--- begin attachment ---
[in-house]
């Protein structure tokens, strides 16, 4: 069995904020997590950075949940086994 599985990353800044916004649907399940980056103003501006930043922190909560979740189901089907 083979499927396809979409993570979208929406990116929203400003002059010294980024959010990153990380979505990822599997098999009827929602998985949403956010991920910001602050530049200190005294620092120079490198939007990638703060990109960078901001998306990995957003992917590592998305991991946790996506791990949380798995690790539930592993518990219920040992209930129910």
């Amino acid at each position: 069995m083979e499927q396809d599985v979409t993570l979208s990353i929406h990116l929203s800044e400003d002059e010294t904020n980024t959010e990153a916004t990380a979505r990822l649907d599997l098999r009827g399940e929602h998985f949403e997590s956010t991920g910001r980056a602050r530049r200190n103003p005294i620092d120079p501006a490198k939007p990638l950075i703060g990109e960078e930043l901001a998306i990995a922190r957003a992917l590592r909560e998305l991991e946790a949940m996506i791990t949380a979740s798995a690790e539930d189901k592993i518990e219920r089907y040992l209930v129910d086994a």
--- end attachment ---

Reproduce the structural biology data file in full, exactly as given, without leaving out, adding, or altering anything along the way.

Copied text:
[in-house]
């Protein structure tokens, strides 16, 4: 069995904020997590950075949940086994 599985990353800044916004649907399940980056103003501006930043922190909560979740189901089907 083979499927396809979409993570979208929406990116929203400003002059010294980024959010990153990380979505990822599997098999009827929602998985949403956010991920910001602050530049200190005294620092120079490198939007990638703060990109960078901001998306990995957003992917590592998305991991946790996506791990949380798995690790539930592993518990219920040992209930129910």
């Amino acid at each position: 069995m083979e499927q396809d599985v979409t993570l979208s990353i929406h990116l929203s800044e400003d002059e010294t904020n980024t959010e990153a916004t990380a979505r990822l649907d599997l098999r009827g399940e929602h998985f949403e997590s956010t991920g910001r980056a602050r530049r200190n103003p005294i620092d120079p501006a490198k939007p990638l950075i703060g990109e960078e930043l901001a998306i990995a922190r957003a992917l590592r909560e998305l991991e946790a949940m996506i791990t949380a979740s798995a690790e539930d189901k592993i518990e219920r089907y040992l209930v129910d086994a």